I have found that one of the things that has most transformed my prayer life is starting my prayers by hallowing or praising His name, acknowledging who He is.  Just acknowledging who He is can often change the rest of my prayers.  It is powerful. The second piece that has transformed my prayers is confession.  It is so freeing and cleansing to be able to confess our weaknesses and failings to the Lord.  It emphasizes our need for Him and points us to the cross.  1 John 1:9 says, “If we confess our sins, he is faithful and just to forgive us our sins and to cleanse us from all unrighteousness.”  This can be followed by thanksgiving, praising God for what He has done and for what He will do. Psalm 107:22 says, “And let them offer sacrifices of thanksgiving, and tell of his deeds in songs of joy.”  It is then, after our minds are filled with the glory of God, our hearts are cleansed from our sinfulness and selfish desires and are filled with joy and thanksgiving for Him, that we can offer our petitions rightly to Him.

Many of you are familiar with this form of prayer identified with the acronym ACTS: Adoration (Praise), Confession, Thanksgiving, Supplication.  I remember when I was first introduced to this method I thought it seemed so cumbersome and too regimented.  Mostly, it just revealed my pride that I could just pray to God however I wanted.  Don’t get me wrong, we totally can talk to God without adoring Him, confessing our weakness, and thanking Him for His grace and favor, but our prayers will be hindered by their human focus instead of our God focus. Of course, there will be times when our prayers will be a desperate cry to God for His help and the Bible encourages us that in those moments (as always) the Spirit intercedes on our behalf. But, I would encourage you to follow the example of Scripture that also demonstrate the components of adoration, confession, and thanksgiving.  You will be so blessed as you see your prayer life transformed!

May we seek to know the heart of our King more and more each day through prayer and worship of Him and may our eyes be opened to see His answers to those prayers and His mighty hands at work!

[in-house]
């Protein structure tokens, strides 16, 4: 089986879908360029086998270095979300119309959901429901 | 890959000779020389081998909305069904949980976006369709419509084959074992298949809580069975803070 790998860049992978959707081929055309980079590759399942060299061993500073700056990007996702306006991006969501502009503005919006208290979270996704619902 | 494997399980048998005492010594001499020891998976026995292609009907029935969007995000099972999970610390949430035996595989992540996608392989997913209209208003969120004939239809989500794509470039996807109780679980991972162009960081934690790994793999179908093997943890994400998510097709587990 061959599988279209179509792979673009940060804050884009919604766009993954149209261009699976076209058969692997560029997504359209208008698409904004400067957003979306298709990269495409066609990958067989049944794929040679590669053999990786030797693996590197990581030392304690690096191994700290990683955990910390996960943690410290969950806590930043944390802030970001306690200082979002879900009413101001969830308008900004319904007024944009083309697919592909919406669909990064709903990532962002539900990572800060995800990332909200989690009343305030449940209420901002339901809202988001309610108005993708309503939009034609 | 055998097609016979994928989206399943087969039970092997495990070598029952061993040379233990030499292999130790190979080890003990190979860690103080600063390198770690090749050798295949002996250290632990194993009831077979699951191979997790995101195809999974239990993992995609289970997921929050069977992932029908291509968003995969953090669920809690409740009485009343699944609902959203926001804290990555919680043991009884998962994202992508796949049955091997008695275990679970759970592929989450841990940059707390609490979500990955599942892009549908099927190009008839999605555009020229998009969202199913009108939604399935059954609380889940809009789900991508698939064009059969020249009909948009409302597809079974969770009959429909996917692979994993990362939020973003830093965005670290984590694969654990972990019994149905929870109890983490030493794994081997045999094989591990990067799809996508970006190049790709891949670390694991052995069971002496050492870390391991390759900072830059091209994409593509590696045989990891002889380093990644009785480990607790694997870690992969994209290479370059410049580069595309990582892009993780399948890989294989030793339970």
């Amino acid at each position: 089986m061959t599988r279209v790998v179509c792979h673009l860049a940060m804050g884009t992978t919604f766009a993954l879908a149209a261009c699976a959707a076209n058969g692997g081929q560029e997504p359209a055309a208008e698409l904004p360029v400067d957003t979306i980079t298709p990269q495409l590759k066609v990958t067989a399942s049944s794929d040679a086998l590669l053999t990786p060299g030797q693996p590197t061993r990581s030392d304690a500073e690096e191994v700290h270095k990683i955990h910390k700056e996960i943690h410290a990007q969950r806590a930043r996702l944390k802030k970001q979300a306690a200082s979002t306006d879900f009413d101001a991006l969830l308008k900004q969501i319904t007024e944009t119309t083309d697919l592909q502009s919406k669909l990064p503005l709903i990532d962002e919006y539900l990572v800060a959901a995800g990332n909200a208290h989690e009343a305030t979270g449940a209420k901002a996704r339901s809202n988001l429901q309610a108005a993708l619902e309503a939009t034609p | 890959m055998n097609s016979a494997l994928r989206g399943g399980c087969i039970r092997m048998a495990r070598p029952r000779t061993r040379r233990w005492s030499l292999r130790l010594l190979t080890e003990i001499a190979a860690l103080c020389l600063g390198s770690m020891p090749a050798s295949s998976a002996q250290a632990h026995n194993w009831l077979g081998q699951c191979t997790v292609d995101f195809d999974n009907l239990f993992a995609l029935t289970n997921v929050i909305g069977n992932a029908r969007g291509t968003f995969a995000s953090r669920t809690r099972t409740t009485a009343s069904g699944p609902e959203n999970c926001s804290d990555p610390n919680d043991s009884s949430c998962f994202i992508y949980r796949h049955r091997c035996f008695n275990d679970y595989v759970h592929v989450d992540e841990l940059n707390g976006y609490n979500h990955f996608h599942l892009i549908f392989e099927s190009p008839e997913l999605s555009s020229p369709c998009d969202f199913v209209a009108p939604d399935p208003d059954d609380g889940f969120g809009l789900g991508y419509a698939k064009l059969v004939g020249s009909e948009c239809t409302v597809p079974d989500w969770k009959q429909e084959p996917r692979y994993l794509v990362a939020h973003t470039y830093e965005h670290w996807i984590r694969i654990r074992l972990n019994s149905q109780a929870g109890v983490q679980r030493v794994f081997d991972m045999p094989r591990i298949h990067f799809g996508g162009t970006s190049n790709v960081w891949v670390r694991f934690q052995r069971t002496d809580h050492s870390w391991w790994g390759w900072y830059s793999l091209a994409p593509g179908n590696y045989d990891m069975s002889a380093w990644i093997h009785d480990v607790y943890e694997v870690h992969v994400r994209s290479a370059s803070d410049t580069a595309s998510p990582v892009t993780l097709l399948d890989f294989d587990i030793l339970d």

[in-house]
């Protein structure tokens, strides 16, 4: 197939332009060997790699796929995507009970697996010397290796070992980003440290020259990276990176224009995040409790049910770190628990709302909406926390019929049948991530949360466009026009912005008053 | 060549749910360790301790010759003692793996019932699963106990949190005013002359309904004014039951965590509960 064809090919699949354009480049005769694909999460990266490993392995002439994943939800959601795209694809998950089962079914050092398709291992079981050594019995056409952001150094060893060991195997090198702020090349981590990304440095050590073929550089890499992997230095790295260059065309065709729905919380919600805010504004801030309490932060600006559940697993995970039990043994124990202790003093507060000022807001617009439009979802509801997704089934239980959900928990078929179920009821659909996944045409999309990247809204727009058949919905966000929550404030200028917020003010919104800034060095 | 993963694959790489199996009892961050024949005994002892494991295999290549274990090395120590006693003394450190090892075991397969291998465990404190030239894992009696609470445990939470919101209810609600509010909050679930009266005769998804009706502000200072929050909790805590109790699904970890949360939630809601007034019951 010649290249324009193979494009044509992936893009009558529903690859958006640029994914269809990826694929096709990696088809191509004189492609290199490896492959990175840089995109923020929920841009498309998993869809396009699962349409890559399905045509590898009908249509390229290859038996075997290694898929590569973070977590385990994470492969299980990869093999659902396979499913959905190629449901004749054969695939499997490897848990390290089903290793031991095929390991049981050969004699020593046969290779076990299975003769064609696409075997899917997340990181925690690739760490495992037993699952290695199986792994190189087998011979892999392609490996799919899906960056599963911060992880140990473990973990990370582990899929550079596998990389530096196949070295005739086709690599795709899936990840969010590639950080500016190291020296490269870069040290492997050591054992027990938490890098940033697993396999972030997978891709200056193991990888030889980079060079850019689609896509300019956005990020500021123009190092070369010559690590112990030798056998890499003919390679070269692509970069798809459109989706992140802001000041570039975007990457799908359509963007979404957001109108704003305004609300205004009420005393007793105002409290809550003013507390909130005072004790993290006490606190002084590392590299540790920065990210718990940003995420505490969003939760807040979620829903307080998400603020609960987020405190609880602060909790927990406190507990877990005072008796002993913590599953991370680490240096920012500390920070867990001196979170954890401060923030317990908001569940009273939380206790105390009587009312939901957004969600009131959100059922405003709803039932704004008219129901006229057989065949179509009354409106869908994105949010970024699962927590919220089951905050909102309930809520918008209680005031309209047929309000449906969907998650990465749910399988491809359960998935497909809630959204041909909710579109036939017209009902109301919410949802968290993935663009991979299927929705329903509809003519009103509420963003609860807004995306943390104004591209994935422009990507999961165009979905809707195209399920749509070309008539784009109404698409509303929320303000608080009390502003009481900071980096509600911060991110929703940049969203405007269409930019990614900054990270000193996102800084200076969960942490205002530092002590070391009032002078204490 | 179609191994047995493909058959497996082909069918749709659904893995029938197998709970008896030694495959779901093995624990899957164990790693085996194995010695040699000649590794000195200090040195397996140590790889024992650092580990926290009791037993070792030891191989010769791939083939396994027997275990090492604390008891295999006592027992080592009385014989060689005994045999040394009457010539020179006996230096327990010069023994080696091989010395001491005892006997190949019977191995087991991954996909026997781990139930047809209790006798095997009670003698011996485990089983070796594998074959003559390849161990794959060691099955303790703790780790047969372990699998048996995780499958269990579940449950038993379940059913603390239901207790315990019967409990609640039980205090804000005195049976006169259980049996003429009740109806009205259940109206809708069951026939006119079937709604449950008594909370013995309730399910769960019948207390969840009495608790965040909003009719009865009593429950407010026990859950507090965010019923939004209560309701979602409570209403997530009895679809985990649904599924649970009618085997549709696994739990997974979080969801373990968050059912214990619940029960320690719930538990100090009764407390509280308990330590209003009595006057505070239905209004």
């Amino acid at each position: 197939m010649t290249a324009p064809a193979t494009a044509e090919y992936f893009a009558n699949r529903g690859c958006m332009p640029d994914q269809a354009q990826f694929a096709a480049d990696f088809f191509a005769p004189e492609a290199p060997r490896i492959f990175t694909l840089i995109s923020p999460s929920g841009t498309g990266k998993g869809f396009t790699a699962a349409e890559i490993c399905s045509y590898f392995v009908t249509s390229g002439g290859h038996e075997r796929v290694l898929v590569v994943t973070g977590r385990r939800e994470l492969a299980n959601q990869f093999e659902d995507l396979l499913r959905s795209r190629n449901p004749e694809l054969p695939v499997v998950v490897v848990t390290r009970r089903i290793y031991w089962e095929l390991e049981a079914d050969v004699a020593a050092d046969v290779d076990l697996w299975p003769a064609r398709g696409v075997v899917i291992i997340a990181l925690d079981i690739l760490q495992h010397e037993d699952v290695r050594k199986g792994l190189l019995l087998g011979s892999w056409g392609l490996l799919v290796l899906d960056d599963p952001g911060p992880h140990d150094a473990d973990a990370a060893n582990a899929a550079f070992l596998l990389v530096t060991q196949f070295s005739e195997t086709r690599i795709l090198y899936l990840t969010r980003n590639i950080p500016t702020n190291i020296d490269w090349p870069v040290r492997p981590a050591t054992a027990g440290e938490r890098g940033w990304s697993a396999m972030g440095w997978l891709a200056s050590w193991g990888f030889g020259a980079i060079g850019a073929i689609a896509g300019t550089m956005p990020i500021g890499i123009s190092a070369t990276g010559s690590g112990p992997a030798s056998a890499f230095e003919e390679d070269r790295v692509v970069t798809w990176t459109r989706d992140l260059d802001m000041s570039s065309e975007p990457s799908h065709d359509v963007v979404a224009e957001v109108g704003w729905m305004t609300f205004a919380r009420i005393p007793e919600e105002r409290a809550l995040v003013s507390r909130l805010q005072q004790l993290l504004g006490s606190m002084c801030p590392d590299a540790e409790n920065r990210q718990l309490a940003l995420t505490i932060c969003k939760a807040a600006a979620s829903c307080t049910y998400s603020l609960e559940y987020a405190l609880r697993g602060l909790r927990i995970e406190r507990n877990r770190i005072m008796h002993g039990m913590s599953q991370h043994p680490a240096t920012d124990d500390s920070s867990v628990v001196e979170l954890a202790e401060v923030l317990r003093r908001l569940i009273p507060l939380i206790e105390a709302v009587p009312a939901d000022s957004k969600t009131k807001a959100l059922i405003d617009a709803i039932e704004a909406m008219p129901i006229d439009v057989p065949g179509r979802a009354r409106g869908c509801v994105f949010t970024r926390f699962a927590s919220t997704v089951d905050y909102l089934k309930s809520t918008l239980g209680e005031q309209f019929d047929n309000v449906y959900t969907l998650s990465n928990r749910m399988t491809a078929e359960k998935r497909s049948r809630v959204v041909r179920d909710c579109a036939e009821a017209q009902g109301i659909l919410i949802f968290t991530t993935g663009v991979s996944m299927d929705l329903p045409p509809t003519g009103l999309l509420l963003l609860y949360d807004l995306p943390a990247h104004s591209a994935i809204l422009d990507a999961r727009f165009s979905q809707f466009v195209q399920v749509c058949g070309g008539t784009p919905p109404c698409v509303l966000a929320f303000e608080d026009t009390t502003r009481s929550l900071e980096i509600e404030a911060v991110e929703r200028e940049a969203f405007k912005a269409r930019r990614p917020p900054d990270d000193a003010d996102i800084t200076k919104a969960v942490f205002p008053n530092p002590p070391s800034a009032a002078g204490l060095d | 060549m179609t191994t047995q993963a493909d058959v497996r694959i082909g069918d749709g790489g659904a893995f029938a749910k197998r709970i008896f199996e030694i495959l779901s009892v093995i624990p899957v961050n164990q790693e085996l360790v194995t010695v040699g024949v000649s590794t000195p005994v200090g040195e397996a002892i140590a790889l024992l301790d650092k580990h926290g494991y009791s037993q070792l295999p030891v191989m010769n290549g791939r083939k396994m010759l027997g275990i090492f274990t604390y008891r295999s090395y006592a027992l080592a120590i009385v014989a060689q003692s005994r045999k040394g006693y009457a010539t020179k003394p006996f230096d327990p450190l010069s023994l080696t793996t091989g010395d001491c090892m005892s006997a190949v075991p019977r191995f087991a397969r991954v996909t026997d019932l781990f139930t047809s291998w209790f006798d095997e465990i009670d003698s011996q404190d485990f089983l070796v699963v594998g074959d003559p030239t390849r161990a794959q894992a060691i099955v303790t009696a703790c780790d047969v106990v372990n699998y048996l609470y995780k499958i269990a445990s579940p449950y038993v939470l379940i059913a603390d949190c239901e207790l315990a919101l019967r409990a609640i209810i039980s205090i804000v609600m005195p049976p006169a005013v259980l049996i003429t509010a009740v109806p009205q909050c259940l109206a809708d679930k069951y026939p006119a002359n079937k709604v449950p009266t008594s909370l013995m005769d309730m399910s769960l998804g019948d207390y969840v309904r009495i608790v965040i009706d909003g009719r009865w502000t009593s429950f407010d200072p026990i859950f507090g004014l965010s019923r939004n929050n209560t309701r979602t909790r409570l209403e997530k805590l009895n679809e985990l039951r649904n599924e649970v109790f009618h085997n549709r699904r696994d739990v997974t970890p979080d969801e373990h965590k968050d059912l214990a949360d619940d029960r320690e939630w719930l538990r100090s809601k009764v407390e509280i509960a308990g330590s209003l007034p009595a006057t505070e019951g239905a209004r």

By Susan Sampson

I am reminded of the lecture. Paul writes in 1 Cor. 6:19-20, “Or do you not know that your body is a temple of the Holy Spirit within you, whom you have from God? You are not your own, for you were bought with a price.” The price was the royal blood of the Son of God. We have been justified by His blood. The penalty for our crimes was taken by another. Crimes?!?? We really don’t see our sin as God does, do we? I know deep in my heart I still think there is some good in me. Murderers deserve the death penalty, not cute little suburban housewives. Woe is me, I am a woman of unclean lips and I live among a people of unclean lips. Lord, please have mercy on us. Give us eyes to see and hearts to understand the glorious truths of the gospel of Jesus Christ — that we as sinners deserving of eternal damnation in hell have been freely justified by the Lord as a free gift of mercy and love. The debt we all owe is in the trillions of dollars and Jesus Christ has paid it in full. We have been set free. He took the blame for our heinous crimes. Is there a greater love? The innocent for the guilty? Is this not enough reason to be on our knees everyday in humble gratitude? Lord, please forgive my pride and arrogance! Have mercy on us and give us grace to live each day in view of the mercy you have freely bestowed offering our bodies as living sacrifices holy and pleasing to you.

I absolutely loved the picture Laurie gave us of our “old girl” knocking at the back door. Our flesh will always be with us until the day we die. It cannot be redeemed. It cannot be fixed. It cannot be made pretty with makeup. We have no choice other than to put our flesh to death. We don’t have to answer the back door! We must deadbolt the back door and open the front door! “Behold, I stand at the door and knock. If anyone hears my voice and opens the door, I will come in to him and eat with him, and he with me” (Rev. 3:20). Jesus Christ lives in us! This is a fact. God’s words are true. Another crime is not believing this truth. I confess my unbelief. It doesn’t feel like Christ lives in me, so I don’t really believe it’s actually true. If we don’t let Christ live in us and through us by putting our flesh to death then are we not crucifying Him all over again?! If we allow our “old girl” to reign then isn’t Christ’s death and torture wasted? Oh my goodness, what powerful words. Father, give us ears to hear your words. Give us grace to know your great love for us that you demonstrated at the cross. May we have faith by grace for grace to truly believe and live what the Bible says and not what we see or feel or think.